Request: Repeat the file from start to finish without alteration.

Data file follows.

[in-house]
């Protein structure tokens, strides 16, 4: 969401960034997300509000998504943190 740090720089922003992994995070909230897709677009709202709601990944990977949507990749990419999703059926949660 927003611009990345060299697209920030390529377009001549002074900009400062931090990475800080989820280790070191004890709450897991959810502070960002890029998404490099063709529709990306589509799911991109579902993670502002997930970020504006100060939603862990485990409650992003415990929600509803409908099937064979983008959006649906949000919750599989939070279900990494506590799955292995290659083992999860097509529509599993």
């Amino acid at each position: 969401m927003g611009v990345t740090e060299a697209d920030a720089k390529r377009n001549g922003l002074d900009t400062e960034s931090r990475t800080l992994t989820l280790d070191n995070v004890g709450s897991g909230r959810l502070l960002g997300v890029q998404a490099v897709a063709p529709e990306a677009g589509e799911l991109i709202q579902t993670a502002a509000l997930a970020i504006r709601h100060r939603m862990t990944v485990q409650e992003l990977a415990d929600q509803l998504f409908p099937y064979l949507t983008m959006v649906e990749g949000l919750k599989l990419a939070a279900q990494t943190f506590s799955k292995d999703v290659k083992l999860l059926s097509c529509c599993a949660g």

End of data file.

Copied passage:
[in-house]
């Protein structure tokens, strides 16, 4: 969401960034997300509000998504943190 740090720089922003992994995070909230897709677009709202709601990944990977949507990749990419999703059926949660 927003611009990345060299697209920030390529377009001549002074900009400062931090990475800080989820280790070191004890709450897991959810502070960002890029998404490099063709529709990306589509799911991109579902993670502002997930970020504006100060939603862990485990409650992003415990929600509803409908099937064979983008959006649906949000919750599989939070279900990494506590799955292995290659083992999860097509529509599993």
């Amino acid at each position: 969401m927003g611009v990345t740090e060299a697209d920030a720089k390529r377009n001549g922003l002074d900009t400062e960034s931090r990475t800080l992994t989820l280790d070191n995070v004890g709450s897991g909230r959810l502070l960002g997300v890029q998404a490099v897709a063709p529709e990306a677009g589509e799911l991109i709202q579902t993670a502002a509000l997930a970020i504006r709601h100060r939603m862990t990944v485990q409650e992003l990977a415990d929600q509803l998504f409908p099937y064979l949507t983008m959006v649906e990749g949000l919750k599989l990419a939070a279900q990494t943190f506590s799955k292995d999703v290659k083992l999860l059926s097509c529509c599993a949660g």